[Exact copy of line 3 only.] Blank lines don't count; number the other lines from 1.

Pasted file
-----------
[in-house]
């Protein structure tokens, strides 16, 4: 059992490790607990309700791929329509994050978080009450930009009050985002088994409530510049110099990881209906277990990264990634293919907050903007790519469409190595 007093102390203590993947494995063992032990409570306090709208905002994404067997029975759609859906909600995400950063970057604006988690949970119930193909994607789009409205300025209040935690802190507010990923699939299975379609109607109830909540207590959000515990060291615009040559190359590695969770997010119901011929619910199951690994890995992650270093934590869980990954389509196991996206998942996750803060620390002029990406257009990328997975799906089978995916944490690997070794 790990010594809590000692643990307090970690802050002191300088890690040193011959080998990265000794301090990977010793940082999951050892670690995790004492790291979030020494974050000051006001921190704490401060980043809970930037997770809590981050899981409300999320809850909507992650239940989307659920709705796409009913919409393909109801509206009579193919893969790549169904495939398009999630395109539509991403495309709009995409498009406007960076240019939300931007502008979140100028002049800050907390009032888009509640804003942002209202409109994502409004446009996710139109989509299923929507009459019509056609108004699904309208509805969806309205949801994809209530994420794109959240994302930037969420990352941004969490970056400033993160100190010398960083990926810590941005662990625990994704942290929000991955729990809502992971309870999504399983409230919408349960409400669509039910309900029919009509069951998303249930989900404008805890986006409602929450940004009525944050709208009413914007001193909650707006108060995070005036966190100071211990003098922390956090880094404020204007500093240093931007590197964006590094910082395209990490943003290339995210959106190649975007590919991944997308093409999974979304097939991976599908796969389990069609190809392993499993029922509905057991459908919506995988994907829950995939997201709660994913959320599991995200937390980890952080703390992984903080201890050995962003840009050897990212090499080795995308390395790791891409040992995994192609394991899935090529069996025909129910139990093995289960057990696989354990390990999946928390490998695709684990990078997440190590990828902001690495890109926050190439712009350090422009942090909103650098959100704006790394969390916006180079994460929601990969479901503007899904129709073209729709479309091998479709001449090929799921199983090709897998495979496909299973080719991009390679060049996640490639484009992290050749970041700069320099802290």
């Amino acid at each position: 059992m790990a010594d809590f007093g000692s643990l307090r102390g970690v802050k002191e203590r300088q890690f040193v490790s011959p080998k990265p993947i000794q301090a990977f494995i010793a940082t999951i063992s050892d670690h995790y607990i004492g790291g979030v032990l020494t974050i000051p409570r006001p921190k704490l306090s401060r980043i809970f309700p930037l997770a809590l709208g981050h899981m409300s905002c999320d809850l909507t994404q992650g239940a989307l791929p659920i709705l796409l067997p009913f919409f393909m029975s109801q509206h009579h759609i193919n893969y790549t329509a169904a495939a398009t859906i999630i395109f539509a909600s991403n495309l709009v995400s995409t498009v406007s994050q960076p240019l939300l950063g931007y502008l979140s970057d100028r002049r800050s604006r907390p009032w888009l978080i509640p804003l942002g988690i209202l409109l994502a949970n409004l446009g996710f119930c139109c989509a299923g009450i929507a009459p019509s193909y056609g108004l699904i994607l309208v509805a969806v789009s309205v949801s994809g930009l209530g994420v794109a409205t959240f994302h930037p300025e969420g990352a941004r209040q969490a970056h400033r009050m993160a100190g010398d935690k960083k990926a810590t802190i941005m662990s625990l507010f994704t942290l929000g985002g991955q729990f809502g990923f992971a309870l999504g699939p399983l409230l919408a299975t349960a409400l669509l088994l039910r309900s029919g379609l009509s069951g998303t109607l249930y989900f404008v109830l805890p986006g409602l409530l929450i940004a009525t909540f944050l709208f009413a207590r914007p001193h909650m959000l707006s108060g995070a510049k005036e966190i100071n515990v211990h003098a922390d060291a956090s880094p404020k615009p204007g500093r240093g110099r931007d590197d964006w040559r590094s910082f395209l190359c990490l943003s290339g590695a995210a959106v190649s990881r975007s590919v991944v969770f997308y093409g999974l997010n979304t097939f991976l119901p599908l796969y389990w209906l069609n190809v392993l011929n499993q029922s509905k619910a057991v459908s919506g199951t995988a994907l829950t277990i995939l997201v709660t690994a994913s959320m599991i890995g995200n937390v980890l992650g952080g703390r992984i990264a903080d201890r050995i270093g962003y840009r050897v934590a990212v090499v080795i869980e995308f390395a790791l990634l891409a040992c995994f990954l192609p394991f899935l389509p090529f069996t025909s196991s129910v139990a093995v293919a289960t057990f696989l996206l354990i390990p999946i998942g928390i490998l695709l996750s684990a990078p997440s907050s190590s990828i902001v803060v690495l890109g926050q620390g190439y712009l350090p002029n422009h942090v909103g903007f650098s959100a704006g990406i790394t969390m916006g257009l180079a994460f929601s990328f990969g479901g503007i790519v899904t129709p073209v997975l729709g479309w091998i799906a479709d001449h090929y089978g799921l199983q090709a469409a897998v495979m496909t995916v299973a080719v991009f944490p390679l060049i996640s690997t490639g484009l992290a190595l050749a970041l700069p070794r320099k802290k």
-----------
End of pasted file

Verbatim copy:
């Amino acid at each position: 059992m790990a010594d809590f007093g000692s643990l307090r102390g970690v802050k002191e203590r300088q890690f040193v490790s011959p080998k990265p993947i000794q301090a990977f494995i010793a940082t999951i063992s050892d670690h995790y607990i004492g790291g979030v032990l020494t974050i000051p409570r006001p921190k704490l306090s401060r980043i809970f309700p930037l997770a809590l709208g981050h899981m409300s905002c999320d809850l909507t994404q992650g239940a989307l791929p659920i709705l796409l067997p009913f919409f393909m029975s109801q509206h009579h759609i193919n893969y790549t329509a169904a495939a398009t859906i999630i395109f539509a909600s991403n495309l709009v995400s995409t498009v406007s994050q960076p240019l939300l950063g931007y502008l979140s970057d100028r002049r800050s604006r907390p009032w888009l978080i509640p804003l942002g988690i209202l409109l994502a949970n409004l446009g996710f119930c139109c989509a299923g009450i929507a009459p019509s193909y056609g108004l699904i994607l309208v509805a969806v789009s309205v949801s994809g930009l209530g994420v794109a409205t959240f994302h930037p300025e969420g990352a941004r209040q969490a970056h400033r009050m993160a100190g010398d935690k960083k990926a810590t802190i941005m662990s625990l507010f994704t942290l929000g985002g991955q729990f809502g990923f992971a309870l999504g699939p399983l409230l919408a299975t349960a409400l669509l088994l039910r309900s029919g379609l009509s069951g998303t109607l249930y989900f404008v109830l805890p986006g409602l409530l929450i940004a009525t909540f944050l709208f009413a207590r914007p001193h909650m959000l707006s108060g995070a510049k005036e966190i100071n515990v211990h003098a922390d060291a956090s880094p404020k615009p204007g500093r240093g110099r931007d590197d964006w040559r590094s910082f395209l190359c990490l943003s290339g590695a995210a959106v190649s990881r975007s590919v991944v969770f997308y093409g999974l997010n979304t097939f991976l119901p599908l796969y389990w209906l069609n190809v392993l011929n499993q029922s509905k619910a057991v459908s919506g199951t995988a994907l829950t277990i995939l997201v709660t690994a994913s959320m599991i890995g995200n937390v980890l992650g952080g703390r992984i990264a903080d201890r050995i270093g962003y840009r050897v934590a990212v090499v080795i869980e995308f390395a790791l990634l891409a040992c995994f990954l192609p394991f899935l389509p090529f069996t025909s196991s129910v139990a093995v293919a289960t057990f696989l996206l354990i390990p999946i998942g928390i490998l695709l996750s684990a990078p997440s907050s190590s990828i902001v803060v690495l890109g926050q620390g190439y712009l350090p002029n422009h942090v909103g903007f650098s959100a704006g990406i790394t969390m916006g257009l180079a994460f929601s990328f990969g479901g503007i790519v899904t129709p073209v997975l729709g479309w091998i799906a479709d001449h090929y089978g799921l199983q090709a469409a897998v495979m496909t995916v299973a080719v991009f944490p390679l060049i996640s690997t490639g484009l992290a190595l050749a970041l700069p070794r320099k802290k």